Food allergies can be miserable. They can cause stomach pain, bloating, diarrhea, and worse. But studies are finding that it is possible to reverse many food allergies. I showed you on Saturday how taking the right kind of probiotic can reverse some cases of food allergy. However, as I mentioned, I don't think that's the only cause of food allergies.
Surprisingly, some doctors are starting to suspect that certain nutrient and enzyme deficiencies are to blame for food allergies. Unfortunately, medical science hasn't caught up to this theory yet, so we don't have a lot of studies proving the cause and effect. But there's plenty of evidence that particular deficiencies could be at the root of many food allergies.
Many of these deficiencies cause allergies because they negatively impact your adrenal gland. I've told you about adrenal fatigue in the past. It can cause all sorts of allergies, from seasonal allergies to food allergies.
In fact, specific deficiencies can cause specific allergies. For instance, when you're stressed, your adrenal gland uses up a lot of vitamin B5 (pantothenic acid). Many people become allergic to citrus fruit during times of stress. That's because of the B5 deficiency the stress uses up. The more stressed you are, the more B5 your adrenals burn up, and you develop a citrus allergy. Some patients have found that taking 1,000 mg of B5 and two capsules of the amino acid phosphatidylserine are quite helpful. Take them one hour before eating citrus and it may be all you need to avoid the allergy symptoms. If not, add a little calcium as well (no more than 500 mg daily by supplement).
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But that's not the only deficiency that can affect your adrenals. A sodium deficiency also can lead to adrenal fatigue and allergies. While most people think of sodium as table salt, that's not organic sodium. You'll find organic sodium in celery (and other vegetables) and sea salt. If your adrenals are fatigued and you suffer from any food allergy, you may need more sodium. If you have episodes of falling blood pressure, resulting in dizziness when you stand, you may not have enough sodium.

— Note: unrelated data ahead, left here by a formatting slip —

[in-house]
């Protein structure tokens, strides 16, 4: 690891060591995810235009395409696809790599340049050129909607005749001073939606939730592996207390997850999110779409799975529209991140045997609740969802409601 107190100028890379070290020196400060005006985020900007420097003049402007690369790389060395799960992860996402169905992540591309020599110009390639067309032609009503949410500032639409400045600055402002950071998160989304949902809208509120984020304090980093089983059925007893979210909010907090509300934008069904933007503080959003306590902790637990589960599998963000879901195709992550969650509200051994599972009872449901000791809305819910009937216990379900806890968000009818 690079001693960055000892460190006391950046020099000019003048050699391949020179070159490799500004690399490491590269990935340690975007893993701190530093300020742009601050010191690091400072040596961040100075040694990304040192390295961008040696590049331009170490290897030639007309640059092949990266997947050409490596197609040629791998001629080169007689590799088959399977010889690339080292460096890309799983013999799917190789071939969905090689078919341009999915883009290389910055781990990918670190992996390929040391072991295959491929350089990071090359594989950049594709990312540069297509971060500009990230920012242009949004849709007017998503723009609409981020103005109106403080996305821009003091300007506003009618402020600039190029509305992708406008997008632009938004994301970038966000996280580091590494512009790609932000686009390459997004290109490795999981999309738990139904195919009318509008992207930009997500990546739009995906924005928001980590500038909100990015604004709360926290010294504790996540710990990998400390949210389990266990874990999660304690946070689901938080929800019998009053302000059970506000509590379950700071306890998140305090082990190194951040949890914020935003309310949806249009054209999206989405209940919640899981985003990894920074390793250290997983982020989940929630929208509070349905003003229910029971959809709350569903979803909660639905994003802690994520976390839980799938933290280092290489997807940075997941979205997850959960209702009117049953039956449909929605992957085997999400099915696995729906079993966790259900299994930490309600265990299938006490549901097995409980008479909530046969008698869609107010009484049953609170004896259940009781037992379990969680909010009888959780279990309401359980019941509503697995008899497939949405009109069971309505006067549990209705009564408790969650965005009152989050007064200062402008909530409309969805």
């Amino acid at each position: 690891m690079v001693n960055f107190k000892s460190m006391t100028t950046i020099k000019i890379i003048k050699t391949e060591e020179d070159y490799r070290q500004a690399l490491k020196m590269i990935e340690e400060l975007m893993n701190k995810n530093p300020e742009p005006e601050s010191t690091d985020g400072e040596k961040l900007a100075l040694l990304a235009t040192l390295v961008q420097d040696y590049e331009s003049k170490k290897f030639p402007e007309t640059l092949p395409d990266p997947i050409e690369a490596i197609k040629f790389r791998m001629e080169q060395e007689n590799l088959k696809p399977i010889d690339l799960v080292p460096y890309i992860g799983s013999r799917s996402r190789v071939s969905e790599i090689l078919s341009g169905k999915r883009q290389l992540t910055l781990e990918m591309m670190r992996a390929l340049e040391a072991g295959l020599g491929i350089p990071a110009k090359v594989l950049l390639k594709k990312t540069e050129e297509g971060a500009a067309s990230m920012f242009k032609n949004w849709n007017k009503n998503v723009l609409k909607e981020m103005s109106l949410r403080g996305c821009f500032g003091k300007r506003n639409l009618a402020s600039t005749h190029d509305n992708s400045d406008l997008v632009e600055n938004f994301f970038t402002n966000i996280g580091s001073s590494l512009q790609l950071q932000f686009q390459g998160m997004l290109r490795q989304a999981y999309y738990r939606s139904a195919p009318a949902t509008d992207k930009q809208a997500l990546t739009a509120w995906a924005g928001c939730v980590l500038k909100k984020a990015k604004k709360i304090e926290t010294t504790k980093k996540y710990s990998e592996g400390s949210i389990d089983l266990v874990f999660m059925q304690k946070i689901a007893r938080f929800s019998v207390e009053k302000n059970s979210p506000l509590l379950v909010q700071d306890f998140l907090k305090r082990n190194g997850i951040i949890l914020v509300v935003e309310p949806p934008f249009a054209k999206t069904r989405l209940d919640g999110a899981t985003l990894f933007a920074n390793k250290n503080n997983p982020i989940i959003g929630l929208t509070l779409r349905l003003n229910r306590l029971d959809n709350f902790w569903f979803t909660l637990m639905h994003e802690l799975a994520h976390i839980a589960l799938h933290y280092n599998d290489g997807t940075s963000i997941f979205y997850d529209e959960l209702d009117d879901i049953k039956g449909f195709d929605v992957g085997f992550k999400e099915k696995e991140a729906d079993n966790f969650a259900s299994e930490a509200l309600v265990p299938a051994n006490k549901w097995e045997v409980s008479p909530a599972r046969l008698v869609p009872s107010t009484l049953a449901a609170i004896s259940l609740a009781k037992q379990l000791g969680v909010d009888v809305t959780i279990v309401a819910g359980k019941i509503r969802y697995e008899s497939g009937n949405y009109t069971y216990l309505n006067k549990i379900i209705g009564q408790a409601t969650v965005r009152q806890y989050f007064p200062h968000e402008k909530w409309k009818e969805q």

I told you about sodium a few weeks ago. Donald Lepore, ND writes about this in his book The Ultimate Healing System. He writes: "When there is a sodium deficiency, a person may become allergic to almost everything. That is why on hot sweltering days (when sodium is lost through perspiration) people will lose their appetite, but may desire to eat things such as salad which is usually high in sodium." Don't just start eating more table salt. Remember, this is organic sodium.
Other nutritional deficiencies that can affect your adrenals include vitamins B6 and B12, vitamin C, and magnesium. In his book Let's Eat Right, Dr. Lendon Smith says a vitamin B6 deficiency can cause "brain allergies." These are food allergies that can cause brain fatigue, brain fog, memory loss, depression, and other mental issues. Some of these issues are common with adrenal fatigue as well. Vitamin B12 can help reduce stress-related allergies.
Vitamin C deficiency is a common cause of seasonal allergies. And magnesium is a powerful antihistamine. It also helps maintain your sodium/potassium balance, which can affect allergies. While these deficiencies won't always result in allergies, they do open you up to fatigued adrenals, which can lead to allergies.
As you can see, there are many possible causes to food and even seasonal allergies. Many of these relate to your adrenal glands. In addition to alleviating any nutritional deficiencies, there's another way to strengthen your adrenal glands. You can take Advanced Adrenal Factor, which will help restore your adrenal glands to health.
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